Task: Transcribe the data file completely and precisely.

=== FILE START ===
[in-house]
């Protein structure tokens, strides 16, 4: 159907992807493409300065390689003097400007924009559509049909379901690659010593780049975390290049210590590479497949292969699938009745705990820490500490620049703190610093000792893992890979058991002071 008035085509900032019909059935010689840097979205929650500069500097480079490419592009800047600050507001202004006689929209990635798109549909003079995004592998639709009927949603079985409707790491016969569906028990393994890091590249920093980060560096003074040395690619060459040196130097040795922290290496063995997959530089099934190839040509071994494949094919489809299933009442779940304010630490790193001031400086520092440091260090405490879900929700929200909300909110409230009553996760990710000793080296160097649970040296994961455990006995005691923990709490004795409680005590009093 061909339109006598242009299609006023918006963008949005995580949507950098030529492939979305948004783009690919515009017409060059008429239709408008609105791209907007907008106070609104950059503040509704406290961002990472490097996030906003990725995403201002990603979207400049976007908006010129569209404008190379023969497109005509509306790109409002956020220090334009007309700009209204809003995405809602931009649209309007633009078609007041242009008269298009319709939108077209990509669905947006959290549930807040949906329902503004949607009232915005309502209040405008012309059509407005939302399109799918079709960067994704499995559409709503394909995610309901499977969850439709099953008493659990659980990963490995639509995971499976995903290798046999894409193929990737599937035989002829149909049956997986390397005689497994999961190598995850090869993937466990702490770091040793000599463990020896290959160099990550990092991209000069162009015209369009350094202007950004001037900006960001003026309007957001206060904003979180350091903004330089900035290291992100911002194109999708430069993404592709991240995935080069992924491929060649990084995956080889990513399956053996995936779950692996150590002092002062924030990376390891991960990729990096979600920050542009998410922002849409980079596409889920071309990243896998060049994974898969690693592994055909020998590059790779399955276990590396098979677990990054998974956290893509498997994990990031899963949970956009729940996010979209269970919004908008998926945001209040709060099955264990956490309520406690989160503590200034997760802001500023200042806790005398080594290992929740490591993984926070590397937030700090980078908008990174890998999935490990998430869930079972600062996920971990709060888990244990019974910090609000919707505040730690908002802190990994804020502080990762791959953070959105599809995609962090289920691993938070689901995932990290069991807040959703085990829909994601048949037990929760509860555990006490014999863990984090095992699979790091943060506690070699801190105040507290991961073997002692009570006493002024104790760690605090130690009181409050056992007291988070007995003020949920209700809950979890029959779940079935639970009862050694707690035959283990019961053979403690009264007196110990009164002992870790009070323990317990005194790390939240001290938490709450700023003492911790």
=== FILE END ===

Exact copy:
[in-house]
């Protein structure tokens, strides 16, 4: 159907992807493409300065390689003097400007924009559509049909379901690659010593780049975390290049210590590479497949292969699938009745705990820490500490620049703190610093000792893992890979058991002071 008035085509900032019909059935010689840097979205929650500069500097480079490419592009800047600050507001202004006689929209990635798109549909003079995004592998639709009927949603079985409707790491016969569906028990393994890091590249920093980060560096003074040395690619060459040196130097040795922290290496063995997959530089099934190839040509071994494949094919489809299933009442779940304010630490790193001031400086520092440091260090405490879900929700929200909300909110409230009553996760990710000793080296160097649970040296994961455990006995005691923990709490004795409680005590009093 061909339109006598242009299609006023918006963008949005995580949507950098030529492939979305948004783009690919515009017409060059008429239709408008609105791209907007907008106070609104950059503040509704406290961002990472490097996030906003990725995403201002990603979207400049976007908006010129569209404008190379023969497109005509509306790109409002956020220090334009007309700009209204809003995405809602931009649209309007633009078609007041242009008269298009319709939108077209990509669905947006959290549930807040949906329902503004949607009232915005309502209040405008012309059509407005939302399109799918079709960067994704499995559409709503394909995610309901499977969850439709099953008493659990659980990963490995639509995971499976995903290798046999894409193929990737599937035989002829149909049956997986390397005689497994999961190598995850090869993937466990702490770091040793000599463990020896290959160099990550990092991209000069162009015209369009350094202007950004001037900006960001003026309007957001206060904003979180350091903004330089900035290291992100911002194109999708430069993404592709991240995935080069992924491929060649990084995956080889990513399956053996995936779950692996150590002092002062924030990376390891991960990729990096979600920050542009998410922002849409980079596409889920071309990243896998060049994974898969690693592994055909020998590059790779399955276990590396098979677990990054998974956290893509498997994990990031899963949970956009729940996010979209269970919004908008998926945001209040709060099955264990956490309520406690989160503590200034997760802001500023200042806790005398080594290992929740490591993984926070590397937030700090980078908008990174890998999935490990998430869930079972600062996920971990709060888990244990019974910090609000919707505040730690908002802190990994804020502080990762791959953070959105599809995609962090289920691993938070689901995932990290069991807040959703085990829909994601048949037990929760509860555990006490014999863990984090095992699979790091943060506690070699801190105040507290991961073997002692009570006493002024104790760690605090130690009181409050056992007291988070007995003020949920209700809950979890029959779940079935639970009862050694707690035959283990019961053979403690009264007196110990009164002992870790009070323990317990005194790390939240001290938490709450700023003492911790």